The Case for Investment Diversification


I am very interested in Nature and love everything about it – its timeless beauty, unsurpassed wisdom and the priceless lessons it attempts to teach investors. All these amazing attributes are founded on the principle of ‘diversification’. Nature comprises various elements – weather, plants, animals, us human beings, the rivers, the seas, landscapes and so on. A common feature of each constituent element is ‘diversification’. For example, there are various seasons: summer, autumn, winter and spring. Human beings come in their varied colours, heights and sizes, plus a multiplicity of temperaments. Nature unceasingly wants investors to embrace one mantra – ‘diversification’.

Why does all-wise Nature keep going on and on about its philosophy of ‘diversification’? There must be something good in it for the investor, whatever deal the Great Teacher has got to offer! What really is the benefit? I will walk you through some concepts of investment in a moment to help throw some light on the matter.

A basic principle that underlies investment is that there is a trade-off between risk and returns. This means that if one takes a high amount of risk he/she can expect to enjoy a proportionately high return and vice versa. Risk measures the probability of obtaining the expected returns. There are primarily two types of risk namely systematic or market risk and unsystematic risk. Systematic risk is unavoidable and is common to all firms. It has to do with broad factors such as inflation, interest rate changes, political instability and so on. Unsystematic risk on the other hand, is based on inefficiencies in a particular firm, such as poor management, high employee turnover, etc. This kind of risk, however, unlike market risk, can be avoided through ample diversification. The relationship between risk and return is normally explained by the Capital Asset Pricing Model (CAPM) which is a further development of Markowitz’s Portfolio Theory (MPT). The word ‘portfolio’ is the term used in investment theory to designate a collection of chosen securities. According to CAPM, an investor is only rewarded for the systematic risks on its securities and not its unsystematic risk. The justification for this is that when an investment is sufficiently diversified – comprises a combination of anything between about 15 to 20 securities, then all the unsystematic risk is more or less diversified away. In effect, all that there will be left to reward, is the systematic risk, over which the firm has no control. The essence of diversification is therefore to reduce risk, whilst still ensuring the attainment of the expected return.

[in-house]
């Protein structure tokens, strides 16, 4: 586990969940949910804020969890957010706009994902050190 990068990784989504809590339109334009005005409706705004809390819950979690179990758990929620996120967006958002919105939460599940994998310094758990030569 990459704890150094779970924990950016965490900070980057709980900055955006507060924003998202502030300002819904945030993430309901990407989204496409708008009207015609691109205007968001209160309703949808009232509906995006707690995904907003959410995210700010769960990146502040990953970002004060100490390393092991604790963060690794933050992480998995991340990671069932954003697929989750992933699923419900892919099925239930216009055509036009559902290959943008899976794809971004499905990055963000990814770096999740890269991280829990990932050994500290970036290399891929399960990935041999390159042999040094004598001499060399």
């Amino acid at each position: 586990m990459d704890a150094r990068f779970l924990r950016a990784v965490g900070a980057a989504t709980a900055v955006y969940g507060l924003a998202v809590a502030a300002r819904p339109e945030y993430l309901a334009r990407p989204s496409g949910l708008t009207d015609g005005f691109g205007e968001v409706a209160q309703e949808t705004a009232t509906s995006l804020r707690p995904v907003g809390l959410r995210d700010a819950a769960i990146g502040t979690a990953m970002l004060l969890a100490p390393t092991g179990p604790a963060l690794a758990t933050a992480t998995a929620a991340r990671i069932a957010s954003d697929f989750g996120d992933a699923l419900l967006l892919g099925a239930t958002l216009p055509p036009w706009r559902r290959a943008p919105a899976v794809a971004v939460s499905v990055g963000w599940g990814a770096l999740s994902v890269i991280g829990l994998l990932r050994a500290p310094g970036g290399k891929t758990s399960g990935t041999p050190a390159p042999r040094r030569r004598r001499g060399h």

In fact, diversification as a tool to cut down on risk does make sense. Firms in whose securities investments are made, are affected differently by various changes in the economy. Some firms do really bad during economic decline, and perform well, when there is economic boom. Other firms, however, rather perform well when there are economic hardships, and under-perform when things are good. There are also the ‘all-rounders’, that excel irrespective of what the economic situation is. Different industries suffer a similar fate. Even in the most successful organizations, things can turn really grim. Nature is the epitome of this. Consider the magnificence of the rose flower in its varied shades of colours; yet it is not without its thorns! It is a good idea to invest in assorted securities in dissimilar industries, so that loses in certain securities can be made up for by the gains in others. Variation in the types of securities dealt in is also crucial.

There isn’t much to be gained from putting all of one’s eggs in the same basket. Let’s assume you own a considerable amount of some high-quality, sparkling diamonds, and lived alone in your own house, in a deprived area, with high risk of theft. Would you hide all the diamonds in the same place? You can answer yes; but I wouldn’t. I will hide them in different places to increase my chance of having some left for me, should my house get burgled. This is all diversification is about; to reduce risk, yet maintaining or enhancing returns.